I had significant heartburn for a long time; I actually was admitted to the hospital twice for it over the years. None of the tests showed any damage to my esophagus.
I was put on Prilosec long term and was told to avoid spicy foods. The Prilosec didn’t help all that much. About two years ago, an acupuncturist suggested I go off dairy and gluten; she just thought I might feel better.
Oh, my goodness — my heartburn went away completely. I have not been troubled by it since (well, except for that time I ate a piece of banana cream pie).
When I mentioned this to the gastroenterologist, he said that there were no studies on this subject. I am like a reformed smoker on this. A change in my diet has made all the difference in the world, and I no longer need the daily Prilosec. I hope avoiding gluten and dairy foods can make a difference in someone else’s life.
Some people find that a low carbohydrate, gluten-free diet makes a huge difference in their heartburn symptoms. People with celiac disease must follow a gluten-free diet or suffer dire consequences for their health. Digestive upset often becomes less troublesome with this regimen. (Nutrients, July 14, 2016).
Not everyone who feels better without gluten has celiac disease. Some people have non-celiac gluten sensitivity (Gastroenterology, May 2015).
One good way to discover your food triggers for heartburn, flatulence or other GI symptoms is to keep a food diary. We tell how in our Guide to Digestive Disorders, which also offers a number of other remedies for heartburn. Anyone who would like a copy, please send $3 in check or money order with a long (No. 10), stamped (70 cents), self-addressed envelope to: Graedons’ People’s Pharmacy, No. G-3, P.O. Box 52027, Durham, NC 27717-2027. It also can be downloaded for $2 from our website, www.peoplespharmacy.com.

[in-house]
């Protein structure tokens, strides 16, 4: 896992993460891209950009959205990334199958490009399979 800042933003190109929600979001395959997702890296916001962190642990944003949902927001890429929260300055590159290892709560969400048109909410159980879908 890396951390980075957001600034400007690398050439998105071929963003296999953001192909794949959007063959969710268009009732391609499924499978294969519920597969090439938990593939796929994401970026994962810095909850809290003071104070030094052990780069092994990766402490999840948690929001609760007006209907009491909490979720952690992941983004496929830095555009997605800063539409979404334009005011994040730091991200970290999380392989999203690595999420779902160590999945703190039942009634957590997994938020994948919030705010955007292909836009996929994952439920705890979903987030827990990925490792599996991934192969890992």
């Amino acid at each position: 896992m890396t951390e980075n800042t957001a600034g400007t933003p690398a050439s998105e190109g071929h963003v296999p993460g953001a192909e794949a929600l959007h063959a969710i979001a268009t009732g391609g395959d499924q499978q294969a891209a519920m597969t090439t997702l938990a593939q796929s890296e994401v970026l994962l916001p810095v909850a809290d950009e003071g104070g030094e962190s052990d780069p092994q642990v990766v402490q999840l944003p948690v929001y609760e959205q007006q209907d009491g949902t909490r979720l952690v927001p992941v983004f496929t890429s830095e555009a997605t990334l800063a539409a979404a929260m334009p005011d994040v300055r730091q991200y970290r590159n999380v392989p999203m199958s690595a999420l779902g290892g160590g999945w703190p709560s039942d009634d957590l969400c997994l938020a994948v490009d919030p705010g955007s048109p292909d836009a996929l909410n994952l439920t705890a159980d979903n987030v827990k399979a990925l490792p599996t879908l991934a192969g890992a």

I just finished reading your column about a man with a headache, and I laughed. I rarely get headaches anymore, but recently I had a headache for two days. I tried several ways to alleviate it, and finally I was desperate enough to put a plastic bag full of ice on my forehead. That was the cure, just like his.
We suspect that many severe headaches are triggered by a complex series of neuronal pathways involving transient receptor potential channels (ACS Chemical Neuroscience, Aug. 20, 2014). Such TRP channels are sensitive to changes in temperature. That may explain why ice can be helpful.
Some people find that inducing an ice-cream headache by consuming ice cream or icy beverages (Frappuccinos or slushies) can interrupt a migraine. We believe this probably operates through TRP channels as well.
I stopped using any kind of underarm deodorant or antiperspirant almost 20 years ago. Instead, I started taking Chlorella, which I’ve heard has the highest proportion of chlorophyll of any food. Chlorophyll has many properties, and I’ve found that, over time, it completely eliminates the need for underarm deodorant.
I have zero body odor, even if I go a couple of days without a shower. It’s a great way to get a nutrition-rich food and avoid putting chemicals on my skin every day.
I just put approximately 1/4 teaspoon of Chlorella powder in water every morning, drink it down, and I’m good to go. This green algae did the trick for me.
There hasn’t been much research on whether consuming chlorophyll reduces body odor. The scientific articles we were able to locate dated back to the 1950s. Perhaps others can share their own experience with this natural supplement.
Joe Graedon is a pharmacologist. Teresa Graedon holds a doctorate in medical anthropology and is a nutrition expert. Email questions to www.peoplespharmacy.com.